US Coast Guard cutter denied entry into Pacific island port sparking concerns of China's growing influence
A United States Coast Guard cutter conducting patrols on an international mission in the Pacific Ocean was denied entry to a port in the Solomon Islands raising concerns about China's growing influence in the area.
The cutter Oliver Henry was taking part in Operation Island Chief monitoring fishing activities in the Pacific, which ended Friday, when it sought to make a scheduled stop at Guadalcanal, Solomon Islands, to refuel and re-provision, the Coast Guard office in Honolulu said.
There was no response from the Solomon Islands’ government for diplomatic clearance for the vessel to stop there, however, so the Oliver Henry diverted to Papua New Guinea, the Coast Guard said.
Additionally, it was reported that a British vessel was also denied entry but the British Royal Navy has not commented directly on those reports.
During Operation Island Chief, the U.S., Australia, Britain and New Zealand provided support through aerial and surface surveillance for Pacific island nations participating in the operation, including the Solomon Islands.
China has been assertively trying to expand its presence and influence in the Pacific, and Solomon Islands Prime Minister Manasseh Sogavare alarmed some neighbors, the U.S. and others after he signed a new security pact with China.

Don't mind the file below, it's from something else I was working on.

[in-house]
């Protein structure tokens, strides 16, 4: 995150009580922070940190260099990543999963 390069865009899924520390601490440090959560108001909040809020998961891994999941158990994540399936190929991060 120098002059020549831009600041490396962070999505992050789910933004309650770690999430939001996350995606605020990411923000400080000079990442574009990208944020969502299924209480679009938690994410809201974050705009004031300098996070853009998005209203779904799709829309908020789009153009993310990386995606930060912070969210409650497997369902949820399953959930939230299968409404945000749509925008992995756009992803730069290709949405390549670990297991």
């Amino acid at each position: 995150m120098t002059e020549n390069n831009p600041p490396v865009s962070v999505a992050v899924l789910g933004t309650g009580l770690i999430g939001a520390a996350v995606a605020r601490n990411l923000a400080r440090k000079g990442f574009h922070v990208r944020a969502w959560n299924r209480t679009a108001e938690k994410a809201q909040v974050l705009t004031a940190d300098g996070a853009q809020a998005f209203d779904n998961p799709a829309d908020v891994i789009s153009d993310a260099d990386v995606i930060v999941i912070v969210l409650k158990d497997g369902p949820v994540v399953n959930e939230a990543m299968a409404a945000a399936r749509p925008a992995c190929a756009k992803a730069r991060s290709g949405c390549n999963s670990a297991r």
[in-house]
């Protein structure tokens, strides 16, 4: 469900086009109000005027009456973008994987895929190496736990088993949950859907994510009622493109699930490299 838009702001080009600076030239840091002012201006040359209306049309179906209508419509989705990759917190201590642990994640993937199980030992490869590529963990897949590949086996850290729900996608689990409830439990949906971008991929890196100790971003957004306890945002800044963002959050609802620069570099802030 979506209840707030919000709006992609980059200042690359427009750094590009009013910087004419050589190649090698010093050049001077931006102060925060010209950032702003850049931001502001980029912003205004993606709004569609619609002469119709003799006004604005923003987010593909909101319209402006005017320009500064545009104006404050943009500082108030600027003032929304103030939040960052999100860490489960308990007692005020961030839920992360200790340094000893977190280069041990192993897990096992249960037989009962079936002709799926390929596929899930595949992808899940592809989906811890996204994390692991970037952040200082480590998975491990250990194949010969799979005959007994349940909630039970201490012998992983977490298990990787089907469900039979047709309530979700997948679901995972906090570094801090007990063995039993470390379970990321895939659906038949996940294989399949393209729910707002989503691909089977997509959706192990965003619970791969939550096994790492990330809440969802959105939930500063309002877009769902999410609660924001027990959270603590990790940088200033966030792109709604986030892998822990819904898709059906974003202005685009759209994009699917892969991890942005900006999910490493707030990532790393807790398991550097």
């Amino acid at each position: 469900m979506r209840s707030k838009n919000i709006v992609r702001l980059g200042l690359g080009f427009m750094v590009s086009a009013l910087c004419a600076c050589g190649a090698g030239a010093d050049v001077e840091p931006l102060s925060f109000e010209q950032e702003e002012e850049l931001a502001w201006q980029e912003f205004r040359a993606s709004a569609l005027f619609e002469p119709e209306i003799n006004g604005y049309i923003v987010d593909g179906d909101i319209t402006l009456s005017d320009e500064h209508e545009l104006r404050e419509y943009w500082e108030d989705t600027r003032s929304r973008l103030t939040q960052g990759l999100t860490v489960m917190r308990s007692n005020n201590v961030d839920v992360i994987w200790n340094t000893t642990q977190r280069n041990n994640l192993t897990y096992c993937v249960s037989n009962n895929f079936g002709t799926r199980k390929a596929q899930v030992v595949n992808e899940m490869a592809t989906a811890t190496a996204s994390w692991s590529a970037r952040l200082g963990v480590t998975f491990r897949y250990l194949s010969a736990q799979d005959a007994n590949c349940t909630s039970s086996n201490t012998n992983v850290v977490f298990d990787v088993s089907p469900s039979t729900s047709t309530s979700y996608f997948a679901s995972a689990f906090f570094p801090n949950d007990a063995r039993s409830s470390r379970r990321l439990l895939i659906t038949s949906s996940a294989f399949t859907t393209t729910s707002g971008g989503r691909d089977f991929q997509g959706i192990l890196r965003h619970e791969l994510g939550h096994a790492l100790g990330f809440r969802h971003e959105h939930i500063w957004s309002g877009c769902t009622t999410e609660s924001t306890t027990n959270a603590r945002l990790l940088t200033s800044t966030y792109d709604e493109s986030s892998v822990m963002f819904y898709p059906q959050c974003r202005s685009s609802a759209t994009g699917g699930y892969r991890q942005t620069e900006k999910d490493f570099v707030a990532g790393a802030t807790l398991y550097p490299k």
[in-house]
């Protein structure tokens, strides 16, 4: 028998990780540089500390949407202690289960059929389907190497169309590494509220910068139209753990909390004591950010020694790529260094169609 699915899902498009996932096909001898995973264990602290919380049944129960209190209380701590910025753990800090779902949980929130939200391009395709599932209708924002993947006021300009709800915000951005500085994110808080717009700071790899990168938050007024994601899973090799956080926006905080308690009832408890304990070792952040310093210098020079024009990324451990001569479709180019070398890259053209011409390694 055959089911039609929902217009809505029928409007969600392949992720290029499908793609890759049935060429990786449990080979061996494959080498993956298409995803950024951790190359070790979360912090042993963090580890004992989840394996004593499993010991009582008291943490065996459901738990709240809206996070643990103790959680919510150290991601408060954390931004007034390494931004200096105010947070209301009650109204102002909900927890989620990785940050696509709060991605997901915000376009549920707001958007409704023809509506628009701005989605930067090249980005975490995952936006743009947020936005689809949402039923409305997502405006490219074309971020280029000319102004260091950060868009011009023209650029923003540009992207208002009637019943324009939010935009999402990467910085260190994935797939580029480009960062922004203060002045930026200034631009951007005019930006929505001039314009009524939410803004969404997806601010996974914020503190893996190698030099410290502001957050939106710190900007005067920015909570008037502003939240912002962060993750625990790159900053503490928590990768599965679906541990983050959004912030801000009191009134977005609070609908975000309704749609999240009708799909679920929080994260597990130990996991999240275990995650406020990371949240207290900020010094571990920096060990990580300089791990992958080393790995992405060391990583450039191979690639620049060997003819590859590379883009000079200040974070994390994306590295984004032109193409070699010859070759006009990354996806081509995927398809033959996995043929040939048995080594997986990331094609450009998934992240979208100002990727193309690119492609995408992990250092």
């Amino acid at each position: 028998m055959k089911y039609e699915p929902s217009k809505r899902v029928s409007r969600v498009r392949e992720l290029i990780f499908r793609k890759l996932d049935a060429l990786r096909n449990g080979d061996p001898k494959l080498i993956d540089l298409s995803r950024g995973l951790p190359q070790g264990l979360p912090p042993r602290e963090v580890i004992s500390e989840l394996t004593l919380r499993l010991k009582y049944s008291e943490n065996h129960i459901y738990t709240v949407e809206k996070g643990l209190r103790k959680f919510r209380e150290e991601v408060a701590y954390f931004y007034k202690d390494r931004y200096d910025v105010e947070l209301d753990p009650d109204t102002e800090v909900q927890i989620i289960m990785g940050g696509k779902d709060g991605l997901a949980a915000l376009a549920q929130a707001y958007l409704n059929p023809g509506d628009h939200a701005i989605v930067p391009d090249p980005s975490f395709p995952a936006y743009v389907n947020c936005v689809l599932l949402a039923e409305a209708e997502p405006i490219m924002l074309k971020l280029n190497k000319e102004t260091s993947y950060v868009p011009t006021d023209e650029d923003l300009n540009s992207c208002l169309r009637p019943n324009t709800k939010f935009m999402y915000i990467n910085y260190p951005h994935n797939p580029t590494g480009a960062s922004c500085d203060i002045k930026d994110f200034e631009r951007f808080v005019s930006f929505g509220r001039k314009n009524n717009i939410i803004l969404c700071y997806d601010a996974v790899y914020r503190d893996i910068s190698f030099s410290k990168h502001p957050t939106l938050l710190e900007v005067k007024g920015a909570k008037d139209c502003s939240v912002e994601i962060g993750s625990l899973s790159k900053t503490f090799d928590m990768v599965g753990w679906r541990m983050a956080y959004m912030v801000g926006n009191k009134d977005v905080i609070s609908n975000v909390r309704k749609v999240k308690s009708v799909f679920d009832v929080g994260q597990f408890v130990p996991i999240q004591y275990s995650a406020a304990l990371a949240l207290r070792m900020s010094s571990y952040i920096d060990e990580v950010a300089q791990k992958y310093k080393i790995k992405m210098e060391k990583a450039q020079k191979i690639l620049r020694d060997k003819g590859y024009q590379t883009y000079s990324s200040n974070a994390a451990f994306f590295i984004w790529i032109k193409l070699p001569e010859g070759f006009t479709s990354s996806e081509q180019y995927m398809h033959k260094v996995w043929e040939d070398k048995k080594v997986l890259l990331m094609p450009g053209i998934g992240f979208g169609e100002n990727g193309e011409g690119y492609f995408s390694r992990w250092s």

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The pact has raised fears of a Chinese naval base being established within 2,000 kilometers (1,200 miles) of Australia’s northeast coast. A Chinese military presence in the Solomon Islands would put it not only on the doorstep of Australia and New Zealand but also in close proximity to Guam, the U.S. territory that hosts major military bases.
Chinese President Xi Jinping, also general secretary of the Communist Party of China Central Committee and chairman of the Central Military Commission (Ju Peng/Xinhua via Getty Images)
"China is gaining ground in its efforts to gain dominance in the Pacific," Former United States Department of Veterans Affairs Assistant Secretary James Hutton tweeted in response to the news.
"China is now running the Solomon Islands," Gordon G. Chang, author of The Coming Collapse of China, posted on Twitter.
Chinese President Xi Jinping meets with Solomon Islands' Prime Minister Manasseh Sogavare in Beijing, Oct. 9, 2019. (Xinhua/Yao Dawei)
The White House did not immediately respond to a request for comment from Fox News Digital.
Associated Press contributed to this report.